I'm always amazed at the Davis family's ballsiness at letting a grubby group of [wannabe] construction workers into their really really nice house. But not only do they do it, they do it willingly, and try to turn it into a temporary home for us. They let us watch TV, eat delicious food, play with their dog Oggie, and take advantage of their hammock, man-cave-back-porch, and horseshoe range. I don't know if there's ever any type of official thank you distributed to the people who let us invade their homes while we're in South Carolina, but hopefully that ends here:

 Dear Steve, Julie, and Oggie,

Thank you so much for the generosity you showed tonight. Julie, the food was absolutely delicious, as it always is. Steve, well, there are plenty of words, but half of them can't be said in a thank-you note, so we'll just leave it with an over-arching thank you. Oggie, we're sorry if we scared the crap at our you at the beginning of the night, but hope you enjoyed some additional attention.

We always look forward to time with you all, so thank you for opening up your house tonight.

Lots of love,
Roanoke College Habitat for Humanity

P.S. We apologize if you need to have your carpets cleaned from our shoes... just charge it to Paul. :)

After leaving the Davis household, we returned back to our camp. We looked at some pictures (Group 2 was vastly more well-represented in the photography department). And now we're all going to sleeping, getting ready to embark on the adventure that is day three of a RoCo Habitat work week.

On a general level, South Carolina is the coldest its been since anyone currently on the trip [sans Paul and Hank] can remember. This means that volleyball, which is our usual Habitat tradition, is sort of not being played at the minute. [Unfortunately.] With some luck, Habitat-ers might grow some cold-resistant balls and head to volleyball court tomorrow. Without it, well... we always have our four-square ball with us.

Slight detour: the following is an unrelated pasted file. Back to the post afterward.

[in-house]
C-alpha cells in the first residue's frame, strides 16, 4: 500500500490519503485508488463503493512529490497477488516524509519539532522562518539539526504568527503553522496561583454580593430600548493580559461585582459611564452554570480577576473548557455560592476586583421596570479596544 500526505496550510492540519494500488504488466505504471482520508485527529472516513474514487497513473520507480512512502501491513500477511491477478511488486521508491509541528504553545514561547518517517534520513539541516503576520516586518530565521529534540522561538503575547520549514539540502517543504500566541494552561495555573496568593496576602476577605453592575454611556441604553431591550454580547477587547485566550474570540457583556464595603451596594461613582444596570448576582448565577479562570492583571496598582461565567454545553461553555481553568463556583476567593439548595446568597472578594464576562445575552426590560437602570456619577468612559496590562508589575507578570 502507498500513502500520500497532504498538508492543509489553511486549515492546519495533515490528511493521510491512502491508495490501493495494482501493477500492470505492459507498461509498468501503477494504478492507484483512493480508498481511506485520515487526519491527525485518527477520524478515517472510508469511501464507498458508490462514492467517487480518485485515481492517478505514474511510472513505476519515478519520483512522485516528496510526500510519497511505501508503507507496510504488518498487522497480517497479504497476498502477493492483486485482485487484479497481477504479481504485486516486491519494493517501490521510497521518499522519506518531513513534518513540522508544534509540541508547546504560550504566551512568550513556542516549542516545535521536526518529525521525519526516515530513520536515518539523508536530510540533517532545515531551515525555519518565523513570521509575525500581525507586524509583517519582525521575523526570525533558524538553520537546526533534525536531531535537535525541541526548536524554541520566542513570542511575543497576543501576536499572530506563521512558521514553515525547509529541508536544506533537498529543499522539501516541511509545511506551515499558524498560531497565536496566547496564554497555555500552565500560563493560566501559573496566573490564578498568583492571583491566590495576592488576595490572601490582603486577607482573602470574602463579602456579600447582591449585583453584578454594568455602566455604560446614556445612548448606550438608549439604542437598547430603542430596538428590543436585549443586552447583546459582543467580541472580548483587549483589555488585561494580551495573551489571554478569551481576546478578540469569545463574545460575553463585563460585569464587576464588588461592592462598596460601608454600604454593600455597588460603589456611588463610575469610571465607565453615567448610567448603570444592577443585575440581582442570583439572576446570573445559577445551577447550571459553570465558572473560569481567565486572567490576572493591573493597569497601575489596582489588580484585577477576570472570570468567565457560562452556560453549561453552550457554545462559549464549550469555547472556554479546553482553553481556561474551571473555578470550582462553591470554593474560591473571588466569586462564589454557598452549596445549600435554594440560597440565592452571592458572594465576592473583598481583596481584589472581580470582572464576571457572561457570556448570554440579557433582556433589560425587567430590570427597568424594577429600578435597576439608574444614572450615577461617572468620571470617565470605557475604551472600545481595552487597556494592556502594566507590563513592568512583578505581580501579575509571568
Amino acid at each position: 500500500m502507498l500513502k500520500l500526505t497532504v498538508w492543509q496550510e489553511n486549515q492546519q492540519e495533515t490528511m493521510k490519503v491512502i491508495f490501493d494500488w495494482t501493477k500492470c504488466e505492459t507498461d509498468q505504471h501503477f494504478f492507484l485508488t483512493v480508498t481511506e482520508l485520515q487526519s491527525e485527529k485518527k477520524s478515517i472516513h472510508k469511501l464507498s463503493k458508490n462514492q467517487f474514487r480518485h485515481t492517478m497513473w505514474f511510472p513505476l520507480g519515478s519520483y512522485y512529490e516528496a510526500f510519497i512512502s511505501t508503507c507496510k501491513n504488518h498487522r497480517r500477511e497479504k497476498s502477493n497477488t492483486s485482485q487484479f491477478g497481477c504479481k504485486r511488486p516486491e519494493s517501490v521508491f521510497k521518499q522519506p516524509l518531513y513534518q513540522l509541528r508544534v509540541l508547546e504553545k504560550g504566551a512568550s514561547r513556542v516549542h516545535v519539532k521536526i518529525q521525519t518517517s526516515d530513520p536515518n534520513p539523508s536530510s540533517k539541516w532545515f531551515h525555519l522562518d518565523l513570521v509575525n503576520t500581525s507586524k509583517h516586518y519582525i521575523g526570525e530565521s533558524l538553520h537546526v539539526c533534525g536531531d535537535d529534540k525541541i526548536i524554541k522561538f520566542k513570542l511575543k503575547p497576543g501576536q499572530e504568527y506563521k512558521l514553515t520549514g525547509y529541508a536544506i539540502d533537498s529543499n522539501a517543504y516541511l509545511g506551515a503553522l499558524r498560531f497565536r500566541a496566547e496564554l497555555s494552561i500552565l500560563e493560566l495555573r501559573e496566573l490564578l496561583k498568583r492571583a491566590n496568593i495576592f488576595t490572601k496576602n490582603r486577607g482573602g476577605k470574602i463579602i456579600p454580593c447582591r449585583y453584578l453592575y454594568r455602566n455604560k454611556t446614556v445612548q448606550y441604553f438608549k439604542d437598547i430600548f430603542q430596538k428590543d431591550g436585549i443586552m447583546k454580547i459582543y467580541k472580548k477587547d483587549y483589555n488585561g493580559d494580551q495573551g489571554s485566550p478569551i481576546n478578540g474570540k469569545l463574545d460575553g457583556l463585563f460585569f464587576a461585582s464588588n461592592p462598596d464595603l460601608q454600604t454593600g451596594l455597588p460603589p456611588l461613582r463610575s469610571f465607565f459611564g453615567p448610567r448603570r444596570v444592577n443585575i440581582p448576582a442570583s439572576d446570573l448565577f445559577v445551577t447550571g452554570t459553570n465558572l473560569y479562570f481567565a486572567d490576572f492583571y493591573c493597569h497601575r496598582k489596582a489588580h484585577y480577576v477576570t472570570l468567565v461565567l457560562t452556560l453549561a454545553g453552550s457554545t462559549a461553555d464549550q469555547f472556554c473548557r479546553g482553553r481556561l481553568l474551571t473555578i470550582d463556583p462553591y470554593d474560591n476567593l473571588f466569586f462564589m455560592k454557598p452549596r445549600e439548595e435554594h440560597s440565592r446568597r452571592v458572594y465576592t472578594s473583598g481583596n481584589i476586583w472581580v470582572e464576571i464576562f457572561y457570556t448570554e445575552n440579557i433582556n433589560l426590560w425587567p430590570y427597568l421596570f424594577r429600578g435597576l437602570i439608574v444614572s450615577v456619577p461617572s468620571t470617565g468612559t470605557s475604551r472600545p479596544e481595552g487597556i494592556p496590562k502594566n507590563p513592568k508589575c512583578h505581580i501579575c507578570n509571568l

And on a personal level: something always strikes us about nights like tonight, and it might become a bit redundant throughout the week: how much RoCo/CSCHabitat truly does operate like a family. Between Steve, Paul, and Hank, we have three father figures/role models to look up to (no matter how much they may try to deny knowing us whenever they're able to). Between Jennifer and Julie, we have two saints/mother figures/role models to look up two (they're married to Paul and Steve, respectively, which elevates them beyond their already-saintly status). With Matt, Talisha, Emily, and whoever else tags along, we have older brothers and sisters. And with the rest of us, we're a Yours, Mine, and Ours-esque hodgepodge of students. 

And to us students, Habitat provides us a chance to leave behind the college life for a little while.  No matter who we are at school, no matter where we come from [this trip's participants come from everywhere from Alaska to California to Pakistan], no matter our personality, interests, gifts, or limitations, we're all here for a reason, and we're all blessed by being here.

There's a Lumineers song that just about anyone who listens to the radio knows by now that goes, "So show me family / All the blood that I would bleed". Well, Lumineers songwriter (whoever you happen to be...), here is family.

And we're so glad to be here.

So until tomorrow, where there's a stronger possibility for rain that we'd like to admit, and we will be joined by William Greer, RoCo's director of church relations,

Andrew Dittmar and Mollie Gleason
Alternative break bloggers extraordinaire